KUALA LUMPUR: The trial of former Malaysian prime minister Najib Razak will start on Feb 12 next year.
He faces charges of criminal breach of trust, abuse of power as well as money laundering. All the charges relate to an alleged transfer of RM42 million (US$10.3 million) into Najib’s personal bank account from SRC International, a former unit of state fund 1Malaysia Development Berhad (1MDB).
The Kuala Lumpur High Court on Friday (Aug 10) set the trial dates as Feb 12 to Feb 28 and Mar 4 to Mar 29.
State prosecutors said they expect to call around 50 witnesses.
The High Court also dismissed Najib’s application for a gag order on the media which his lawyers said was to prevent "prejudicial" discussions of the case.
In passing his judgment, Justice Mohd Nazlan Mohd Ghazali said the application violates freedom of speech, and that there are existing laws against those who overstep in their reporting.
“Decisions on the case will be made based on evidence presented in court and nothing else.
“Freedom of speech is curtailed by and subjected to existing laws on contempt and defamation, which already provides a safeguard and can be pursued if there is any wrongdoing," said the judge as reported by the Malay Mail.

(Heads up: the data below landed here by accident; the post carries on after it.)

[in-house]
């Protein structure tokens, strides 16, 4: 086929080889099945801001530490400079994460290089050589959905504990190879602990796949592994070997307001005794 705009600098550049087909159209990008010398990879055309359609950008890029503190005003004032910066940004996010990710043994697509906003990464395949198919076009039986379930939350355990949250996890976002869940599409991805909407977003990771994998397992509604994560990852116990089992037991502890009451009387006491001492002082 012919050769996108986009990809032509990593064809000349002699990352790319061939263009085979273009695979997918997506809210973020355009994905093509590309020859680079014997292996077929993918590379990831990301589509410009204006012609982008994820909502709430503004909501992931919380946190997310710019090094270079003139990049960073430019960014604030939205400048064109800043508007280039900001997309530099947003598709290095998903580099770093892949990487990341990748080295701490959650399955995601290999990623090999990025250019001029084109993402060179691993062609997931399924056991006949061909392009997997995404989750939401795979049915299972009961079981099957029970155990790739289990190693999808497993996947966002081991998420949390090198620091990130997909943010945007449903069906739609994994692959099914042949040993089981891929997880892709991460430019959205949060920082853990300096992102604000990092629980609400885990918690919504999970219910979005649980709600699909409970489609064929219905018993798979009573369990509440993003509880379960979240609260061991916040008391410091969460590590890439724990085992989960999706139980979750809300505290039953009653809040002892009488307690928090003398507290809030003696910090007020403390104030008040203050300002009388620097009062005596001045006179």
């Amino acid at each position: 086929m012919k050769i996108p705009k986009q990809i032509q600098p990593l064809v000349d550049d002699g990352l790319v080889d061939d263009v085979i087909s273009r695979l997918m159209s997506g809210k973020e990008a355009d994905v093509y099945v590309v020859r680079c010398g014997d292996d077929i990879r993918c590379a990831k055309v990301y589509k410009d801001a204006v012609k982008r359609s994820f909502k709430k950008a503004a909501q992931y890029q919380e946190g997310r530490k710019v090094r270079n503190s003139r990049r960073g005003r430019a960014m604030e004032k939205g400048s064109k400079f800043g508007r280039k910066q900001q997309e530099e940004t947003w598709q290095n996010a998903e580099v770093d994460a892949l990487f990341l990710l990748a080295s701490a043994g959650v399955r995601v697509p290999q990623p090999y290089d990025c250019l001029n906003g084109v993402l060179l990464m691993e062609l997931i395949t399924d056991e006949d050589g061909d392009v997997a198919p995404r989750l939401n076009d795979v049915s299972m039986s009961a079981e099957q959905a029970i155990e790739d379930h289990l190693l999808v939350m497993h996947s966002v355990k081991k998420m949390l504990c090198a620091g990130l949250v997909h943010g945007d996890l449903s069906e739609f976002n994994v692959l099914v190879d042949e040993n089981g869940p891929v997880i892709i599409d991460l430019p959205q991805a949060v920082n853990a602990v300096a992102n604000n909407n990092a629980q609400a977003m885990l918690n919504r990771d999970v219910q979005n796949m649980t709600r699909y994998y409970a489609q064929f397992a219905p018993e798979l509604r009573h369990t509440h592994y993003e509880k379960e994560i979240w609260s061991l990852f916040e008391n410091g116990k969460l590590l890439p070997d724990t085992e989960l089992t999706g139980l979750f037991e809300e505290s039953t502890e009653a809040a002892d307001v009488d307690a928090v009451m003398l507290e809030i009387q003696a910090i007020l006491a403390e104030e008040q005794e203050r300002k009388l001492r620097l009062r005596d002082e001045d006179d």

The former prime minister was slapped with extra charges – three counts of money laundering – on Wednesday.
He pleaded not guilty.
The money laundering charges relate to electronic transfers amounting to RM42 million from SRC International into Najib’s personal bank account.
The offence carries a penalty of up to 15 years in jail and a fine of not less than five times the value of the proceeds of any illegal transfers, or RM5 million, whichever is higher.
The criminal breach of trust and abuse of power charges carry sentences of 20 years each.
In court, Najib’s lawyer Shafee Abdullah argued for a gag order on any comments suggesting that his client was guilty.
"I don’t think there’s been a case – not even Anwar Ibrahim – where publicity pre-trial has been so immense, suggesting Najib is guilty of offences."
Shafee also read out examples of public comments posted online which were critical of the former leader.
"You’re a better actor than Dr M," said one comment, referring to Malaysian Prime Minister Mahathir Mohamad.
Another comment read: "Good for you, more of your family members die soon, including you."
The scandal at 1MDB fully erupted in 2015 after media reports that hundreds of millions of dollars from 1MDB were diverted to his personal accounts.
Najib has consistently denied any wrongdoing, maintaining that those funds were donations from a Saudi royal, and that the bulk of them had been given back.
He and his wife, Rosmah Mansor, have been barred from leaving the country since he lost an election in May, and the new prime minister, his mentor-turned-foe, Mahathir, relaunched an investigation into 1MDB.